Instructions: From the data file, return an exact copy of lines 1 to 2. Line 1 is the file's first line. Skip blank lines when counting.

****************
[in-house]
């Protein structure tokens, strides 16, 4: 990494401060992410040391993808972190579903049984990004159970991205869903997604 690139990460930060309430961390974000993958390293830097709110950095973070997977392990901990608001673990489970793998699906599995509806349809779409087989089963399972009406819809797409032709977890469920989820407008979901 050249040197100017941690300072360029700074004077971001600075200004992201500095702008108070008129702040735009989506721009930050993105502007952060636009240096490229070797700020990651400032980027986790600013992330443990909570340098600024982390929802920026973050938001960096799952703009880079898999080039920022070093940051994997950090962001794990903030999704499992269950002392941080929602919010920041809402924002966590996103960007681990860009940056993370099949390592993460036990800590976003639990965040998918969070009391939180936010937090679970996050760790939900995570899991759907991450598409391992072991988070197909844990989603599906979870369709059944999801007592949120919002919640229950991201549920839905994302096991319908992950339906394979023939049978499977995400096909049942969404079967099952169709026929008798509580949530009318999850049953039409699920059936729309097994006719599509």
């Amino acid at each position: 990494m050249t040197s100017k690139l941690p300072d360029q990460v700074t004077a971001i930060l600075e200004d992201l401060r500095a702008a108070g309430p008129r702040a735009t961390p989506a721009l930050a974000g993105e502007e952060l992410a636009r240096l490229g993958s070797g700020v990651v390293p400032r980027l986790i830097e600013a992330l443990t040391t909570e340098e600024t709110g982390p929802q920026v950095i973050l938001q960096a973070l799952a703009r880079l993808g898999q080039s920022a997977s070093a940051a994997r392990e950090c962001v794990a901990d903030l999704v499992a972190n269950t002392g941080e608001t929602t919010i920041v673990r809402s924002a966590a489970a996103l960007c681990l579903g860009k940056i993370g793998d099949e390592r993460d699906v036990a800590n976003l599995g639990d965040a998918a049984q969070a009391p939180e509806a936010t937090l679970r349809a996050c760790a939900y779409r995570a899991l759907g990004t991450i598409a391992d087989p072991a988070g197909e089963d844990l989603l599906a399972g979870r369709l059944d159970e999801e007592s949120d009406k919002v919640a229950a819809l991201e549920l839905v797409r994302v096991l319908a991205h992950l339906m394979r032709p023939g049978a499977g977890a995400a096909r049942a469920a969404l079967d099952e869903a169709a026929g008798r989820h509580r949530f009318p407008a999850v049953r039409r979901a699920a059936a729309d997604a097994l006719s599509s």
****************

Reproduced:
[in-house]
């Protein structure tokens, strides 16, 4: 990494401060992410040391993808972190579903049984990004159970991205869903997604 690139990460930060309430961390974000993958390293830097709110950095973070997977392990901990608001673990489970793998699906599995509806349809779409087989089963399972009406819809797409032709977890469920989820407008979901 050249040197100017941690300072360029700074004077971001600075200004992201500095702008108070008129702040735009989506721009930050993105502007952060636009240096490229070797700020990651400032980027986790600013992330443990909570340098600024982390929802920026973050938001960096799952703009880079898999080039920022070093940051994997950090962001794990903030999704499992269950002392941080929602919010920041809402924002966590996103960007681990860009940056993370099949390592993460036990800590976003639990965040998918969070009391939180936010937090679970996050760790939900995570899991759907991450598409391992072991988070197909844990989603599906979870369709059944999801007592949120919002919640229950991201549920839905994302096991319908992950339906394979023939049978499977995400096909049942969404079967099952169709026929008798509580949530009318999850049953039409699920059936729309097994006719599509």